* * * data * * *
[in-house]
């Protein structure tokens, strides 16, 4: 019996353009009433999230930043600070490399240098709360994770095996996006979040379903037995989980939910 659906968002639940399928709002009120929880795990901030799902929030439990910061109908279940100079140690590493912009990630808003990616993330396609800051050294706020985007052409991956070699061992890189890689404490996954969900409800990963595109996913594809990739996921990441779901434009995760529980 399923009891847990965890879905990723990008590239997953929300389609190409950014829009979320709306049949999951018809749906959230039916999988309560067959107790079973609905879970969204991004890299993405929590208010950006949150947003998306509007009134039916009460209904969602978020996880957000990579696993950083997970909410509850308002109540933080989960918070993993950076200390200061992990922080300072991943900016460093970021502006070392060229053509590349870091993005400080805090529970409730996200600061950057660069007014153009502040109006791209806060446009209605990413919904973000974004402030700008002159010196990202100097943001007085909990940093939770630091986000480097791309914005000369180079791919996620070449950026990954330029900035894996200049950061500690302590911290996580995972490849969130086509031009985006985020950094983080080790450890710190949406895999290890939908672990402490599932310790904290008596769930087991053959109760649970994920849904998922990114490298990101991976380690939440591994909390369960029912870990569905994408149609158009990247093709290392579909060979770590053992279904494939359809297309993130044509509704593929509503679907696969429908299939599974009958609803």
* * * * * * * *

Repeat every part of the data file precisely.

[in-house]
């Protein structure tokens, strides 16, 4: 019996353009009433999230930043600070490399240098709360994770095996996006979040379903037995989980939910 659906968002639940399928709002009120929880795990901030799902929030439990910061109908279940100079140690590493912009990630808003990616993330396609800051050294706020985007052409991956070699061992890189890689404490996954969900409800990963595109996913594809990739996921990441779901434009995760529980 399923009891847990965890879905990723990008590239997953929300389609190409950014829009979320709306049949999951018809749906959230039916999988309560067959107790079973609905879970969204991004890299993405929590208010950006949150947003998306509007009134039916009460209904969602978020996880957000990579696993950083997970909410509850308002109540933080989960918070993993950076200390200061992990922080300072991943900016460093970021502006070392060229053509590349870091993005400080805090529970409730996200600061950057660069007014153009502040109006791209806060446009209605990413919904973000974004402030700008002159010196990202100097943001007085909990940093939770630091986000480097791309914005000369180079791919996620070449950026990954330029900035894996200049950061500690302590911290996580995972490849969130086509031009985006985020950094983080080790450890710190949406895999290890939908672990402490599932310790904290008596769930087991053959109760649970994920849904998922990114490298990101991976380690939440591994909390369960029912870990569905994408149609158009990247093709290392579909060979770590053992279904494939359809297309993130044509509704593929509503679907696969429908299939599974009958609803």